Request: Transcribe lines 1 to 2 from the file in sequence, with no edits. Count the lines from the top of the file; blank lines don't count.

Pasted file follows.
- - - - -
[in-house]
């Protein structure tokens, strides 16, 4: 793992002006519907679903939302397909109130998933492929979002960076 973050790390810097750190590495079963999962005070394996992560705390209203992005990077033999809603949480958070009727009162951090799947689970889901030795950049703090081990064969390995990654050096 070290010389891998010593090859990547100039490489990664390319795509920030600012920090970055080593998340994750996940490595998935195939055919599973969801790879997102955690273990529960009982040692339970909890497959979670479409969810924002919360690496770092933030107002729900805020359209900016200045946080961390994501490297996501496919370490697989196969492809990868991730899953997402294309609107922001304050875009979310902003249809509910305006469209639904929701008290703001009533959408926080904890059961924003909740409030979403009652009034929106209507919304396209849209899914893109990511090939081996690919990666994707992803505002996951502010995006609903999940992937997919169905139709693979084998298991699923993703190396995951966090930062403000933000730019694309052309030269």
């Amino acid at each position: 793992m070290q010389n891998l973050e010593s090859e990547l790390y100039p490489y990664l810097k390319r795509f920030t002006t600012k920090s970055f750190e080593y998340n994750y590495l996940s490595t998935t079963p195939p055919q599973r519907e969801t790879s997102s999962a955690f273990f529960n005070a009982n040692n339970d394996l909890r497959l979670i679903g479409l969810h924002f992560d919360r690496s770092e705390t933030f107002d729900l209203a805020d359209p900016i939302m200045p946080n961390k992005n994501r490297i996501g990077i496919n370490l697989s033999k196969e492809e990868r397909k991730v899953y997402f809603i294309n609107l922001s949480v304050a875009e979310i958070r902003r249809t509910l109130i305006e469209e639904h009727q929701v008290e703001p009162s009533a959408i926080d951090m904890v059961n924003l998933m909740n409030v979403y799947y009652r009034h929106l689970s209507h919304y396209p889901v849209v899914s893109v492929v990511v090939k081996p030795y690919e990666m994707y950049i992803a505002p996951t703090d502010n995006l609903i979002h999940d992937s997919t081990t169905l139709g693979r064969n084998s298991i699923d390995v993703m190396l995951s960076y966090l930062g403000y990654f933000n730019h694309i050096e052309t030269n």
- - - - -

[in-house]
């Protein structure tokens, strides 16, 4: 793992002006519907679903939302397909109130998933492929979002960076 973050790390810097750190590495079963999962005070394996992560705390209203992005990077033999809603949480958070009727009162951090799947689970889901030795950049703090081990064969390995990654050096 070290010389891998010593090859990547100039490489990664390319795509920030600012920090970055080593998340994750996940490595998935195939055919599973969801790879997102955690273990529960009982040692339970909890497959979670479409969810924002919360690496770092933030107002729900805020359209900016200045946080961390994501490297996501496919370490697989196969492809990868991730899953997402294309609107922001304050875009979310902003249809509910305006469209639904929701008290703001009533959408926080904890059961924003909740409030979403009652009034929106209507919304396209849209899914893109990511090939081996690919990666994707992803505002996951502010995006609903999940992937997919169905139709693979084998298991699923993703190396995951966090930062403000933000730019694309052309030269």